We Have Completed $4.5 Million in New Funding

From time to time, I have shared with you the steps we’re taking to build Giga Omni Media, the 27-month-old company behind this and the other publications that make up the GigaOM network. Today, I am thrilled to announce the start of our company’s next phase.

We have just raised $4.5 million, led by new investor Alloy Ventures, an early-stage venture capital firm with over $1 billion under management. True Ventures, our primary investors thus far, also participated in the round. The round was blessed by our angel investors, Rakesh Mathur, Venky Harinarayan and Anand Rajaraman as well. As part of the funding, Alloy Ventures general partner Ammar Hanafi will join the Giga Omni Media board.

We are going to use this new investment prudently, to enhance our technology platform and content offerings, add to our current portfolio of publications and expand our Events and Briefings businesses. We are in investing for the long-term — in ourselves.

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An Oddpost Reunion Of Sorts

This week I caught up with Ethan Diamond, one of the co-founders of email startup Oddpost, which in 2004 was sold to Yahoo and became the Ajax-y interface for Yahoo’s Mail. I first met Ethan that same year, when I was researching my “The New Road To Riches” story for Business 2.0. It was back in the early days of Web 2.0, when everyone knew everyone.

I was introduced to Ethan, Oddpost’s other co-founder, Iain Lamb, and former Oddpost CEO Toni Schneider by Anil Dash. Long story short, but that meeting essentially set off a chain of events that led to me leaving my job, going solo and getting financial backing for GigaOM from True Ventures, where Toni is now a partner.

Today, Toni is also an investor in Ethan’s new startup, BandCamp, which rather than email is focused on music. While Iain isn’t part of this reunion, Shawn Grunberger, also from Oddpost/Yahoo, is.

So what is this four-man startup — which is currently completely virtual — doing? Ethan was coy when I first met him, and he hasn’t changed. The first offering from his new company is ClubWiki, a venue info and booking wiki. He explains why they started it on the company blog. It seems to be getting good reviews from the musical crowd, despite early days.

Founder Matt Mullenweg on ‘Act II’ for Automattic

Om reported yesterday that Automattic, which makes the blogging platform WordPress (which we use), just raised $29.5 million in a B-round of venture funding. It is a big deal for the blogging industry — one investor is The New York Times, just the latest warning flare over the bow of old media. (True Ventures, an Automattic investor, has also funded GigaOM.)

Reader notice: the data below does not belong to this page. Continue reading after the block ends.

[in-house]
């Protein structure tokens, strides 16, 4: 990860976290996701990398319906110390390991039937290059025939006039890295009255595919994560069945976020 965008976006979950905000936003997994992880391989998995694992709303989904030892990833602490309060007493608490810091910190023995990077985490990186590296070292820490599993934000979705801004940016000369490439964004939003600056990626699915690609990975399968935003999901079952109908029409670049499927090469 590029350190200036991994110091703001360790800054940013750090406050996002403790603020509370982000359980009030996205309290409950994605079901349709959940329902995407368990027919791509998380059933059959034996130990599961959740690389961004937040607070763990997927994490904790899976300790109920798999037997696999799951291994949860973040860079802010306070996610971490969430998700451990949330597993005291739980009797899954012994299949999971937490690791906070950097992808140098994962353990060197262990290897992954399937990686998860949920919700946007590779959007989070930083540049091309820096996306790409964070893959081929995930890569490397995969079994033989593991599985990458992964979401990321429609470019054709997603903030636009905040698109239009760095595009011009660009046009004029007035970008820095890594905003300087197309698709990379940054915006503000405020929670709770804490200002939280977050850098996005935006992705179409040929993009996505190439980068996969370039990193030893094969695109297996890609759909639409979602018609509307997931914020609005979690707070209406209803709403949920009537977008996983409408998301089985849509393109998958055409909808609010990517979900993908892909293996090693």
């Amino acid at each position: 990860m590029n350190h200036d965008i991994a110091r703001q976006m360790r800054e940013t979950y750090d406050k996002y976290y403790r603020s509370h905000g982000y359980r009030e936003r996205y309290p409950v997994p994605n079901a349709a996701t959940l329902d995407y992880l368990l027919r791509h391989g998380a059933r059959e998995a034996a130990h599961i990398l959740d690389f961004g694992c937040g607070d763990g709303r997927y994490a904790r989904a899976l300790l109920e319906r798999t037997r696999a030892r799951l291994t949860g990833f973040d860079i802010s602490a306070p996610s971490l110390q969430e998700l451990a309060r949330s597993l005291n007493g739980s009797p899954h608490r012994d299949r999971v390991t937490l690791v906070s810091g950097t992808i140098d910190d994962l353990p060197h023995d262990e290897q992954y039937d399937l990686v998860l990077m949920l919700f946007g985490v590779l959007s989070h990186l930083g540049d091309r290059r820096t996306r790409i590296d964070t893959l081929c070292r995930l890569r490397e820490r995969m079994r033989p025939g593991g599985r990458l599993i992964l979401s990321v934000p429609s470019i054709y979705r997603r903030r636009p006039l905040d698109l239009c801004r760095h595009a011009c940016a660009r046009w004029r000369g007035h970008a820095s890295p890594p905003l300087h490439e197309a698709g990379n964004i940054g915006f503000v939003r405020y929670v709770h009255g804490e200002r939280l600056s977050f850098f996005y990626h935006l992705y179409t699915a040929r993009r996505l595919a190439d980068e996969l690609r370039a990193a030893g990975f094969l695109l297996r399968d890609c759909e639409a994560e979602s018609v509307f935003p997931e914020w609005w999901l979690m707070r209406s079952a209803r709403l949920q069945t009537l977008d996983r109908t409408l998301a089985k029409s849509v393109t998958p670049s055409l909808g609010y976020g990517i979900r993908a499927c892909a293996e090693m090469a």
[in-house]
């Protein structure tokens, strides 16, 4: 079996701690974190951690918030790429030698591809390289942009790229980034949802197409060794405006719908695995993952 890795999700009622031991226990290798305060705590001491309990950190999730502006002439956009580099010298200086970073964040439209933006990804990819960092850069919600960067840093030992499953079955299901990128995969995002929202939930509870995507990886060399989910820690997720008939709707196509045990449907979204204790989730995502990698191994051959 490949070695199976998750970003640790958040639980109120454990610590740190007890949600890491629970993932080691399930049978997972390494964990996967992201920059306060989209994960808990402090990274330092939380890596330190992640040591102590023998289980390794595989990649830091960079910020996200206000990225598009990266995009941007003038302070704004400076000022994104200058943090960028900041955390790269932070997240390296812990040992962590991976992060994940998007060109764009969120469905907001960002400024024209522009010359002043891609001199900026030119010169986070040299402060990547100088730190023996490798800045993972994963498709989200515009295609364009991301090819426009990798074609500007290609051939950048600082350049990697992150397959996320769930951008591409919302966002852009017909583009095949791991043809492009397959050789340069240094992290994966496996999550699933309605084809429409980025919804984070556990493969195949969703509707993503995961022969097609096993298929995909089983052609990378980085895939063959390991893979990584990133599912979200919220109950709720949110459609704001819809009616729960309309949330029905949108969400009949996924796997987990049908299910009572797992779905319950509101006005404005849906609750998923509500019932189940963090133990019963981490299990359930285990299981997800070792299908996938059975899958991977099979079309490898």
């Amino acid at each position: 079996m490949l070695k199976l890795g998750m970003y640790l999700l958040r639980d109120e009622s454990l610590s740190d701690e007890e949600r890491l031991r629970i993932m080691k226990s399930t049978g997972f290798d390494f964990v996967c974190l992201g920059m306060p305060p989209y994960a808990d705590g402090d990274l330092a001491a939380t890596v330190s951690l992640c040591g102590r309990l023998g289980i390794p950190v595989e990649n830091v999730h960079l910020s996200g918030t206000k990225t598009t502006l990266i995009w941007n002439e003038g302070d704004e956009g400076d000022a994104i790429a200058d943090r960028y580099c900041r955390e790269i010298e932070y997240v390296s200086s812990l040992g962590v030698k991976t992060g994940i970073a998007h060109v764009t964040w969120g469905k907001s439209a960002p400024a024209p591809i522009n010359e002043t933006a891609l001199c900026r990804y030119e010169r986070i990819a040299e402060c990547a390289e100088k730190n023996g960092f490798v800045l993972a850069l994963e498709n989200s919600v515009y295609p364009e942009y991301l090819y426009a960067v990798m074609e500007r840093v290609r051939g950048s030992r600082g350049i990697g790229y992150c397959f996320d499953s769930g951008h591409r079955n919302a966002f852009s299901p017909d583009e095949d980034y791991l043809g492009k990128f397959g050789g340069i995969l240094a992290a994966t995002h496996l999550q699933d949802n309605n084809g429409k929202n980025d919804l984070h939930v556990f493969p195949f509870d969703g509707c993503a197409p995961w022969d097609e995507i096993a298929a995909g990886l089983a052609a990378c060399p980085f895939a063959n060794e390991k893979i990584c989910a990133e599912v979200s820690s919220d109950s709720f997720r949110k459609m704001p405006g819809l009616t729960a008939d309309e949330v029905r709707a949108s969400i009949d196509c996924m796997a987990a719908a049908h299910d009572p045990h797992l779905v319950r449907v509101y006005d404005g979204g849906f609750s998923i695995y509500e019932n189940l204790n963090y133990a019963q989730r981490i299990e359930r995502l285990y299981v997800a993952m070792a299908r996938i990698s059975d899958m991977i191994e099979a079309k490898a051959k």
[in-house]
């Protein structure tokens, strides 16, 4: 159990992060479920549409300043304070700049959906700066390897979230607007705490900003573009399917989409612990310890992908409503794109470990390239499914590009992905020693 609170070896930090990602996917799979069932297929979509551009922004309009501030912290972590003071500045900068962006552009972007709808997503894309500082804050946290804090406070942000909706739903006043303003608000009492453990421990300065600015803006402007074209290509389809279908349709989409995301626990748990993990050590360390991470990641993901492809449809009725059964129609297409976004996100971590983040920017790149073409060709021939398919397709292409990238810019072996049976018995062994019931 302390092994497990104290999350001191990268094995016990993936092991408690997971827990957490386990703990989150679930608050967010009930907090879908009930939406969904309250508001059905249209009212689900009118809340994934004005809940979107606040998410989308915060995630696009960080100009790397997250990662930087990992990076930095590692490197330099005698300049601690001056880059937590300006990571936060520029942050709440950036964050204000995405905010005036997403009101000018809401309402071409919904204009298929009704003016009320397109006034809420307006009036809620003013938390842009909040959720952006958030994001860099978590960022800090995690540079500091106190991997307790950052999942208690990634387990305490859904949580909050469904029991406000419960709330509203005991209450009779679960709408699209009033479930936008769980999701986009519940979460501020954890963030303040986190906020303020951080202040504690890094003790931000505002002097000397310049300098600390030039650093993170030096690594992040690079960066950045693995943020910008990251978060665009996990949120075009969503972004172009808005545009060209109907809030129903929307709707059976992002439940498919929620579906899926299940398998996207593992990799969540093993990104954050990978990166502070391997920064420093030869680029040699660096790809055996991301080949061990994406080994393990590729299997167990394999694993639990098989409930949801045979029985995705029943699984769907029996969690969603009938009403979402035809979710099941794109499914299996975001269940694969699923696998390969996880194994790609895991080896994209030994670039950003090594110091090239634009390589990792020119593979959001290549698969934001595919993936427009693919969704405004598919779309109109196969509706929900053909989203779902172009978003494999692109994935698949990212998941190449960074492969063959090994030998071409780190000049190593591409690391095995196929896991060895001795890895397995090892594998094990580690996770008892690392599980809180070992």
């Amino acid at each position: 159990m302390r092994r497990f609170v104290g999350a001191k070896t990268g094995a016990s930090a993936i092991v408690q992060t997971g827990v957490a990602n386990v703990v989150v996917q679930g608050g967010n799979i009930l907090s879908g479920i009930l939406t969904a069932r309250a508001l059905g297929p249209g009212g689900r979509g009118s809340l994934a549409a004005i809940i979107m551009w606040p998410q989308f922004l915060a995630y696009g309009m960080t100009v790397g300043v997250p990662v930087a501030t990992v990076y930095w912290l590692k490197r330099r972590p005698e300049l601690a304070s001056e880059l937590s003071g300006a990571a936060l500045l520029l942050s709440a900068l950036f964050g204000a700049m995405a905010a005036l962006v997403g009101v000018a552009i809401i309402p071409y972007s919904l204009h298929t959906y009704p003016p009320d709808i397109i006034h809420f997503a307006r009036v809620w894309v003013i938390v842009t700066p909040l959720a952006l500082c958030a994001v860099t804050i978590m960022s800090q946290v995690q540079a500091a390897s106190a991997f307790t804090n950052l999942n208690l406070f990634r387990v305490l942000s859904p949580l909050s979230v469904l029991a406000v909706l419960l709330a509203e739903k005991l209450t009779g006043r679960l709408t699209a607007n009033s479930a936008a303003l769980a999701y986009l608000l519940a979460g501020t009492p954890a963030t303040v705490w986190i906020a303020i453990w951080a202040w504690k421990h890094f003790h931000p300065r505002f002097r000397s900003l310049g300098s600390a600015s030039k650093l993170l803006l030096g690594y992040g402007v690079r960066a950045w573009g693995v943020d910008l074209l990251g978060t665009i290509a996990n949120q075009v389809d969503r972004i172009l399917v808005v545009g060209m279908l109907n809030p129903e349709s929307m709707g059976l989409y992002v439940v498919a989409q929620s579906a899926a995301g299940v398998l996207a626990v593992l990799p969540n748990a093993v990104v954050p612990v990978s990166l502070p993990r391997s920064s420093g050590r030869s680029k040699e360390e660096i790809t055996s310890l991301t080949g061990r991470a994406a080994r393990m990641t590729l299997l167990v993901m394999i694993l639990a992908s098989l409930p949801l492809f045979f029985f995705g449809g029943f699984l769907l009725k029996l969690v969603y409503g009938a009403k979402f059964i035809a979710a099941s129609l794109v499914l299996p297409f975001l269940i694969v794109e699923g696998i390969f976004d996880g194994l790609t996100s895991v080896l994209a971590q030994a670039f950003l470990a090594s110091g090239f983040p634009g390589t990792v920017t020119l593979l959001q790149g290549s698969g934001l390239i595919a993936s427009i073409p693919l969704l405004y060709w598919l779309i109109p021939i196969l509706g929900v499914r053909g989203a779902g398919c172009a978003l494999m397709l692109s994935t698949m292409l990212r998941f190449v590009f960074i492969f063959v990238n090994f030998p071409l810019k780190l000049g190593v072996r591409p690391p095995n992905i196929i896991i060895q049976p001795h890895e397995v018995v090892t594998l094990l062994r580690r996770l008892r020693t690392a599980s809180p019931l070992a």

Founder Matt Mullenweg has now blogged about the deal: what ‘Act II’ means for Automattic; how his company got here; some of the lessons he learned along the way. You’ll identify with the entrepreneurial tale:

“In 2005 Automattic was small. Through some miracle I had convinced Donncha O Caoimh, Andy Skelton, and Ryan Boren to leave their safe jobs, join a company with almost no money in the bank run by someone with no experience, and whose core idea was to give away and open source all our core IP. There were more questions than answers. Would a hosted version of WordPress move beyond the geek appeal the OS project had? How would the virtual company with no office work? Could we develop a service alongside an OS project without screwing both of them up? Should I raise money? Most importantly, would it scale?…”

Some of the answers to his questions were “hard-learned,” Matt writes. Aren’t they always? Which is why there is wisdom to be taken from Matt’s experience. Read his full post here.

Less Is More: Tumblr Raises $750K

Tumblr, a blogging software startup that ascribes to the philosophy that less is more, has raised $750,000 in Series A funding, according to Private Equity Hub. The money came from Spark Capital and Union Square Ventures, with Spark general partner Bijan Sabet joining Tumblr’s board.

Tumblr’s service, Tumblelogs, gives users pared-down tools to set up a personal web site where they can share and muse about what they find on the web or in the world. It doesn’t even have reader comments. You could think of it as a hybrid between Twitter and full-on blogging.

Full disclosure: Our investors at True Ventures have a stake in Automattic, which makes WordPress.com, on which the GigaOM Network runs.